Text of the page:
There are few life experiences more painful than the breakup of a long-term relationship. Although there is no way to completely avoid the sadness that accompanies a failed romance, aligning with a spiritual system can help you with the transformations of your pain and help you find the perspective to move on.
Try prayer. Whether you pray to the god you worshiped in church during your childhood or choose instead to think of it as communicating with your higher self, research has shown that having a conversation with a power greater than you has many healing benefits.
Engage in meditation and visualization. Reduced to its simplest terms, meditation involves emptying the mind of thoughts while following the pattern of breath. It’s easier said than done, but the benefits range from lower blood pressure to enhanced overall mental health. By meditating, you can both curb the stress of a breakup and open your mind to a greater understanding of why the breakup occurred. Visualization, a more specifically directed form of meditation, takes it a step further. Many experts offer creative visualization exercises for overcoming a breakup. For example, you can visualize cords connecting you with your former partner, and then picture yourself gently cutting the cords.
Consult a spiritual adviser. Sometimes we need the help that only an expert can provide to process painful life events. The form this expertise takes varies according to your personal beliefs. You may seek counseling from a clergy member, or at another end of the spectrum, you can contact a reputable psychic. Always consider the source, and be appropriately skeptical of the advice. But you never know who will offer the exact right words at the right time.
Conduct rituals. Your impulse to cleanse your environment of all traces of your former partner is a good one; it can be cathartic to engage in tangible closure activities. For example, round up all the gifts your ex gave you and put them in a box in a remote corner of the attic. Or, more dramatically, throw them out entirely.
Know It’s Over. The time right after a breakup is especially painful, but it’s critical to face the facts instead of holding on to false hope. You may save yourself some small amount of grief initially if you convince yourself the relationship isn’t necessarily over for good, but in the long run you are only hurting yourself more. It may hurt worse at first, but ultimately you will speed up your emotional recovery significantly if you take a realistic viewpoint on the breakup from the beginning.
Get Support. The end of a relationship does not mean the end of living, and everyone in your life will gladly remind you of that fact if you are willing to turn to them in your time of need. You may feel the need to spend time alone after a hard breakup, isolating yourself from others and grieving alone. While some time to yourself may benefit you, don’t forget that you have people in your life, like your friends and family, who are more than happy to help you get through the tough time.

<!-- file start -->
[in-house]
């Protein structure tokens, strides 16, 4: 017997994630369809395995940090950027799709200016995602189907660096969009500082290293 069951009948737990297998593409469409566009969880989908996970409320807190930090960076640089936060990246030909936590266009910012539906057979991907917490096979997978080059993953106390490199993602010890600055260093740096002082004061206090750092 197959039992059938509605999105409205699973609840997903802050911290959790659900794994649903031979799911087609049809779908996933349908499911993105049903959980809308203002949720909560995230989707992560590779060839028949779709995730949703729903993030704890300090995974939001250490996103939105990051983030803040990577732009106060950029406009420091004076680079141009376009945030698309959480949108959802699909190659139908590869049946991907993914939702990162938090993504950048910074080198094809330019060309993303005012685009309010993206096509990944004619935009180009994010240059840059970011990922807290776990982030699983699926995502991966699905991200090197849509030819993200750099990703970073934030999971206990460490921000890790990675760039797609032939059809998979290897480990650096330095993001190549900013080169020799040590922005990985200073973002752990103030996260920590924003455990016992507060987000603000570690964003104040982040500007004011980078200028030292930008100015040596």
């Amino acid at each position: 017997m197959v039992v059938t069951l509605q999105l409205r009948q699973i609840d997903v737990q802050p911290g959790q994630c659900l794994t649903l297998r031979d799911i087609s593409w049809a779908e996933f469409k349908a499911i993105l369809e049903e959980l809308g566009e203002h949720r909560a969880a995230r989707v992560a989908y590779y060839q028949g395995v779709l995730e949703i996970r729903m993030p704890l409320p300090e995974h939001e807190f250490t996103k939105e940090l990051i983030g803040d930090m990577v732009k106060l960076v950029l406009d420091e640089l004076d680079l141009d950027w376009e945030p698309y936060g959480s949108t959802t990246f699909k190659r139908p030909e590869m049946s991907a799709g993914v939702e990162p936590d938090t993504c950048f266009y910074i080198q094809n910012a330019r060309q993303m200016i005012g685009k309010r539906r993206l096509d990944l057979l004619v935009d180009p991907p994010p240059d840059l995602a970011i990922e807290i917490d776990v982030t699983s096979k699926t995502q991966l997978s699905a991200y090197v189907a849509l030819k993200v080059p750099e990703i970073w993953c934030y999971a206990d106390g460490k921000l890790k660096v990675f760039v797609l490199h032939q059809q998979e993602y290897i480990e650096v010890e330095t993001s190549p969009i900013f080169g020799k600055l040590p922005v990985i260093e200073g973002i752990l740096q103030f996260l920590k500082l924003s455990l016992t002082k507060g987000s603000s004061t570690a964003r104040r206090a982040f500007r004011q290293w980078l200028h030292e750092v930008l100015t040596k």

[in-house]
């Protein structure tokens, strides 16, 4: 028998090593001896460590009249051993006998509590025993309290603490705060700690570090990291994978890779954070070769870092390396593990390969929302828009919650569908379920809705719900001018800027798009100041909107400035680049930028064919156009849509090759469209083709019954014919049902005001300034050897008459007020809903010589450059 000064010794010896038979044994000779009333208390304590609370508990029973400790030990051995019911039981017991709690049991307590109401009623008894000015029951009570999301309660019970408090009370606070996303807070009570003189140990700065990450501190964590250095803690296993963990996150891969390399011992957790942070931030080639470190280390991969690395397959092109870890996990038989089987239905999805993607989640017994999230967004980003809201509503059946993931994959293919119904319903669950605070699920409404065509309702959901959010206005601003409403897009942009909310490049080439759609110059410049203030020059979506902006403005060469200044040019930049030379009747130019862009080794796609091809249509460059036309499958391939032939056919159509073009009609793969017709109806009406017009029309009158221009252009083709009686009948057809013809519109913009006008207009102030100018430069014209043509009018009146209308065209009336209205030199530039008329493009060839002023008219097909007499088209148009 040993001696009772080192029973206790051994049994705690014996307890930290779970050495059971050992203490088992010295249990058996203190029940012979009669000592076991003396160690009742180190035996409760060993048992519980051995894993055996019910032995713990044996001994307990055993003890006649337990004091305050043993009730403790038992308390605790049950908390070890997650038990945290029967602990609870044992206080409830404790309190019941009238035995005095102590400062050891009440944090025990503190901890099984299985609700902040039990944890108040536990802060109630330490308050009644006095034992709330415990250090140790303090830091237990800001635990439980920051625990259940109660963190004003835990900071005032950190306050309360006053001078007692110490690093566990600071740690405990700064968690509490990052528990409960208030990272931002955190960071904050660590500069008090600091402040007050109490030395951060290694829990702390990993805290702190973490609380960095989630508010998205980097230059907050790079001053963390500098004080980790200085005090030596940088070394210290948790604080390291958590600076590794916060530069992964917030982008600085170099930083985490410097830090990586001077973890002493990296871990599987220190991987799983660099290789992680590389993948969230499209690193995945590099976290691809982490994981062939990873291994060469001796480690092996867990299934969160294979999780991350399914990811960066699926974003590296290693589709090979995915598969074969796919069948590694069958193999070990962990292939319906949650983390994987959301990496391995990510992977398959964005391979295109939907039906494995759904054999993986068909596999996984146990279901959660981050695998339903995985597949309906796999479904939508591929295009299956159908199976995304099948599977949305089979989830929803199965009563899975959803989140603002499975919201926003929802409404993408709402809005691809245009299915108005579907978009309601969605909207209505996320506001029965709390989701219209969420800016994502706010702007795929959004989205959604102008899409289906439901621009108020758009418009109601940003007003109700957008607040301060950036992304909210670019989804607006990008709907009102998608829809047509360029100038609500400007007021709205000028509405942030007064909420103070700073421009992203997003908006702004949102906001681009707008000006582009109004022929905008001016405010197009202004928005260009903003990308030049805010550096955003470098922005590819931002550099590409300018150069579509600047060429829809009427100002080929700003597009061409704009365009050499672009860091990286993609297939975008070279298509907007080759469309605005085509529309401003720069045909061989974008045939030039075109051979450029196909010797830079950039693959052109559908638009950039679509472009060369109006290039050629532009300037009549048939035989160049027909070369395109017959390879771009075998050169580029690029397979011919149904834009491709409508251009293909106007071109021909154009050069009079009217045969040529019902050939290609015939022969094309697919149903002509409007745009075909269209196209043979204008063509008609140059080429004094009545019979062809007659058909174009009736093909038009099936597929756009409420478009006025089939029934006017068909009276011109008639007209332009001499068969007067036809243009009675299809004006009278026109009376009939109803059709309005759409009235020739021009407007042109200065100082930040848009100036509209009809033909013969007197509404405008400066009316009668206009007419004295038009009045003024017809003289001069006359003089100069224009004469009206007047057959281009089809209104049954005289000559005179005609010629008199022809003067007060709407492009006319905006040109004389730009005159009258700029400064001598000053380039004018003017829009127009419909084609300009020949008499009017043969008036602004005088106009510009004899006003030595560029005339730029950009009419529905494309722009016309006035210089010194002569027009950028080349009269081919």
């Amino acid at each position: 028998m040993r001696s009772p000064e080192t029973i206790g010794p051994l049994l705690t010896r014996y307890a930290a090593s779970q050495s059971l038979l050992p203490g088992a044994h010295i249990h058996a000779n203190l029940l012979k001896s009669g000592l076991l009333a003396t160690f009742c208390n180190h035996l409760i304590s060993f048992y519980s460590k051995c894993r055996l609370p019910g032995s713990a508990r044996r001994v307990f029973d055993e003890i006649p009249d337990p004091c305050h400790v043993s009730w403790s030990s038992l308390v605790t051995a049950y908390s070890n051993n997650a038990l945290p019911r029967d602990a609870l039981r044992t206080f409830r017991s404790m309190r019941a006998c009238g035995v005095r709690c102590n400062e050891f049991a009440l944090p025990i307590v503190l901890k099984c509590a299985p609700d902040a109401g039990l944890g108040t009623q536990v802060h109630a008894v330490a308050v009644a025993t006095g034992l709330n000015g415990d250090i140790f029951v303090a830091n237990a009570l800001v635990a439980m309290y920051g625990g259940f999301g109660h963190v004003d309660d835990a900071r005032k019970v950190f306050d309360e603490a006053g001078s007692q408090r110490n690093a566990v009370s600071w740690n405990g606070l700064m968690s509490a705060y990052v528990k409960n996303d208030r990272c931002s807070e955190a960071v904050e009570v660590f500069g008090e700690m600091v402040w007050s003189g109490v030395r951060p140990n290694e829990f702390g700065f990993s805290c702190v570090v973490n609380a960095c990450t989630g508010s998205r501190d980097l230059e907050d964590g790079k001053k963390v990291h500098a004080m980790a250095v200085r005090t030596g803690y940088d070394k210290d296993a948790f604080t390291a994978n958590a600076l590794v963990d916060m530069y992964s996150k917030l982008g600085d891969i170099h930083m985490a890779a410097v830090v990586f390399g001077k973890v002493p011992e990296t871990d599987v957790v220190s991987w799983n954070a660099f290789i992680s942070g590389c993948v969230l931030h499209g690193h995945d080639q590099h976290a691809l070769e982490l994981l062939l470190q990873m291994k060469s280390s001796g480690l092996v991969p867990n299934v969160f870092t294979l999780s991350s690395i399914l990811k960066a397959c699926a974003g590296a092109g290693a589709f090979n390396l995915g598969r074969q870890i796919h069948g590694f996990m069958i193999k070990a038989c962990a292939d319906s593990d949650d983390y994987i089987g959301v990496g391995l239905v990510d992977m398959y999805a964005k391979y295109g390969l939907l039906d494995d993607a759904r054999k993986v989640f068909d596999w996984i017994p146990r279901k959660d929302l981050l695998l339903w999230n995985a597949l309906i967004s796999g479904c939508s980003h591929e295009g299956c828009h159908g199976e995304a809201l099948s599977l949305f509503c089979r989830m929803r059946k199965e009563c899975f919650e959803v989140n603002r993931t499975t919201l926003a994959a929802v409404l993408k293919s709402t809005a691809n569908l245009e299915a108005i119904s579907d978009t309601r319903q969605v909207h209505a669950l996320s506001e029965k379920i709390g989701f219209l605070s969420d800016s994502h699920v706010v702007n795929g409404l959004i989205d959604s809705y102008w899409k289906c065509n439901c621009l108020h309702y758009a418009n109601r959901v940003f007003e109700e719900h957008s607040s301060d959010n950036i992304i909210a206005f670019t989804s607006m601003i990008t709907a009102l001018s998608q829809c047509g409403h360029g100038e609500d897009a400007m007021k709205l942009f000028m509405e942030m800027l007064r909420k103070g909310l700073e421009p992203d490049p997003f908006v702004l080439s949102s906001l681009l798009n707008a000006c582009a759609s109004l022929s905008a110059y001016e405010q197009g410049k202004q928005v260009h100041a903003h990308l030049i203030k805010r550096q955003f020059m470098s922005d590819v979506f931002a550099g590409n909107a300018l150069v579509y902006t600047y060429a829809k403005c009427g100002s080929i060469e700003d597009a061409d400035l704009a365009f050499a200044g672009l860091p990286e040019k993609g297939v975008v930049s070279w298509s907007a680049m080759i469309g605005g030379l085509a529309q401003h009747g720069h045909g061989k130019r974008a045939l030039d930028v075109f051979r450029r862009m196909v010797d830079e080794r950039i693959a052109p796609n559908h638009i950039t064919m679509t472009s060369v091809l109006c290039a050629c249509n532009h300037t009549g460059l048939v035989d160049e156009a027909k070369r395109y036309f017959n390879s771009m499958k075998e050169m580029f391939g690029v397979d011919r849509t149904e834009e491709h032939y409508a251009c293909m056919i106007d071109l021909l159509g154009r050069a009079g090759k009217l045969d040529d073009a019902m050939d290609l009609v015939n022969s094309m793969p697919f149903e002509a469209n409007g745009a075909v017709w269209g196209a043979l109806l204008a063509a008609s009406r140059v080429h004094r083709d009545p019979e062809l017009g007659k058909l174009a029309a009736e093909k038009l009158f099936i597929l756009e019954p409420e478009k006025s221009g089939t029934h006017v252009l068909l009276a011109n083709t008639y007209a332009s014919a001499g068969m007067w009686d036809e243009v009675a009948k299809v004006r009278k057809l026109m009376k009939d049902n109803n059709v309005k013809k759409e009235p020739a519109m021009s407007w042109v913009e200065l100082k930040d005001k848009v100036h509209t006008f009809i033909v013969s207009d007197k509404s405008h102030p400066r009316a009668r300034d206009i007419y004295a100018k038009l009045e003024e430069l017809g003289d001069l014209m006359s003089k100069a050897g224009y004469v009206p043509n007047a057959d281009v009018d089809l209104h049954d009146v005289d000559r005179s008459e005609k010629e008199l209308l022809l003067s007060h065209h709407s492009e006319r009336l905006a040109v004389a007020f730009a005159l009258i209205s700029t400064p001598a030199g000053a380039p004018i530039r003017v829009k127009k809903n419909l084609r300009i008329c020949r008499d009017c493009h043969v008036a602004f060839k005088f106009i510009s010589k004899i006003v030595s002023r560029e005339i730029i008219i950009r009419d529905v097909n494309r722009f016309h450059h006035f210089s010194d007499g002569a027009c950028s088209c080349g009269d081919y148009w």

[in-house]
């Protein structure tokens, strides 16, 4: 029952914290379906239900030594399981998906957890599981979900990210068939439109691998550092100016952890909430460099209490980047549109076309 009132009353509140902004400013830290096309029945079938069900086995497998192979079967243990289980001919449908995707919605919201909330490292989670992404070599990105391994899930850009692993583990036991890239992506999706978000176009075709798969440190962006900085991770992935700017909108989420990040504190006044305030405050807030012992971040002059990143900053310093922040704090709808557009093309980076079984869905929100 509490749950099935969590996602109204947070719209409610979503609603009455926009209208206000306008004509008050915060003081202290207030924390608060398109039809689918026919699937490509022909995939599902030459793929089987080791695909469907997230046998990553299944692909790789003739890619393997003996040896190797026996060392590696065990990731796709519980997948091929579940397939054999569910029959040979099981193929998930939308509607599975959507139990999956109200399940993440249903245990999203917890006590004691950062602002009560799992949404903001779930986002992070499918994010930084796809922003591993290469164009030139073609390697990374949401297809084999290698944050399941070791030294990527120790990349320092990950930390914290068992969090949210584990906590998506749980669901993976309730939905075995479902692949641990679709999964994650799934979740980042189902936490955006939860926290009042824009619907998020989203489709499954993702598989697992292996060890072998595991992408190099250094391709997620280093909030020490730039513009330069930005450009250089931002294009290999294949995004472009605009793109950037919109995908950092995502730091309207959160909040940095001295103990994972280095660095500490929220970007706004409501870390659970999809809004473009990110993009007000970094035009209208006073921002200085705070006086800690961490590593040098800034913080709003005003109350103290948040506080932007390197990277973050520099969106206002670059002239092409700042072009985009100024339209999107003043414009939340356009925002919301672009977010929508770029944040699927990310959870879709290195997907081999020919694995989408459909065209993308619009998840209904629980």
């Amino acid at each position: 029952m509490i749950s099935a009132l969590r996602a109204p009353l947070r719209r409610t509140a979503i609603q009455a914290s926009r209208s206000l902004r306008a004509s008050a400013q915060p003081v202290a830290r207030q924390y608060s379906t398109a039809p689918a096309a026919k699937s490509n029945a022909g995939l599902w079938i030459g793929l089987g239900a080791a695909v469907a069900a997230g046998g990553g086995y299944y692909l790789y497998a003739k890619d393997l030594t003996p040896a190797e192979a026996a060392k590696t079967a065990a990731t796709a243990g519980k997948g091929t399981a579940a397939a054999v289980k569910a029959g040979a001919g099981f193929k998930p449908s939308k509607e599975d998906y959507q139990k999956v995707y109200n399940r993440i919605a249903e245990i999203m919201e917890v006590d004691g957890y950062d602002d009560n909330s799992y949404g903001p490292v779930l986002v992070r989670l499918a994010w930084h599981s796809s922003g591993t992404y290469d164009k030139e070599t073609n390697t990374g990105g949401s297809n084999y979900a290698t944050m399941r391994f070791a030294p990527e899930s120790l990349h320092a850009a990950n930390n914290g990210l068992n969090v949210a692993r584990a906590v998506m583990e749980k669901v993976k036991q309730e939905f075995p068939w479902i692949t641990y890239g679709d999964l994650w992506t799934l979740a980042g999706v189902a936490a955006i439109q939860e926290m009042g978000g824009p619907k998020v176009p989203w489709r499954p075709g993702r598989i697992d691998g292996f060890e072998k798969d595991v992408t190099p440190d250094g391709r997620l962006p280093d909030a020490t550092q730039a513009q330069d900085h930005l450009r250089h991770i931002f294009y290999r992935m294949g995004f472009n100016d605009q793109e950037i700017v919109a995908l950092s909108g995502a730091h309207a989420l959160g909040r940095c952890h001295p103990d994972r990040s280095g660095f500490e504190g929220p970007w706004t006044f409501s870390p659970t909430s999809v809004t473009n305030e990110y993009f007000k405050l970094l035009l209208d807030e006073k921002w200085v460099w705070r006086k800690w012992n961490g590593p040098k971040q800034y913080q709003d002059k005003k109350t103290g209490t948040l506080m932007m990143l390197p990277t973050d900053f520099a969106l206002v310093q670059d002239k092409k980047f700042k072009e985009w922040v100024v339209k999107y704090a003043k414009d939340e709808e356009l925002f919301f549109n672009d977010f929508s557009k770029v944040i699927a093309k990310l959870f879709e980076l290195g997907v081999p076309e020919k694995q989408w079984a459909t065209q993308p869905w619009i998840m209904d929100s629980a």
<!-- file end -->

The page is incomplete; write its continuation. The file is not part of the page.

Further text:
Develop New Interests. Don’t see a breakup exclusively as an end; it’s also a chance to start anew. Chances are you have extra time for yourself after the end of a relationship, so spend it productively instead of mourning over your loss. Start exercising regularly, read books about a subject that you have always wanted to know more about, or pick up a challenging new, mentally stimulating hobby. Viewing the breakup as a fresh start in life helps to keep your mind focused on the positives of the future rather than the negatives of the past.
Say Goodbye. When a loving relationships comes to an abrupt end, often there is not a chance to end it with a sense of closure. Part of your emotional pain may come from how the relationship ended rather than the simple fact that it ended. Perform a farewell ritual on your own that gives you an opportunity to make peace with the breakup, even if it’s something as simple as lighting a candle and wishing your former significant other the best or throwing out old keepsakes from your relationship.
Don’t worry when you watch the person you thought was “the one” walk through the door. Cry and let yourself cope with your heartbreak. Get yourself together after some time has passed and prepare to meet someone new. You should not dwell in thoughts that your previous partner was perfect. It is easy to make something you no longer have appear glorious in your memory but you have to improve your love life and move on. The most important thing you can do is to make a plan to get over your previous partner.
Find closure by talking with your partner about the reasons for the breakup. Get everything off your chest to your partner that you would ever want to say to him so you have no second guesses about the breakup. In addition, speak with a therapist to overcome your loss and find help to move on.
Cry and express your emotions. Do not escape your problems but deal with them thoroughly. In addition, make a list of the positive and negative aspects of your previous relationship.
Distance yourself from your ex. Even if you want to be friends with your ex, you both need space to cope with the loss of the relationship. Do not call your ex and do not pick up his phone calls until you accept the breakup.
Fill your time with people who you may have not been seeing while you were part of a couple. Spend time with new people to show yourself that you do not need your ex and any mutual friends that you had to maintain a social life. Broaden your social group to remind yourself that other people enjoy your company
Get your body in shape. Start walking more often and join a gym. You should feel better after working out and a new body might help you land a new partner when you are ready.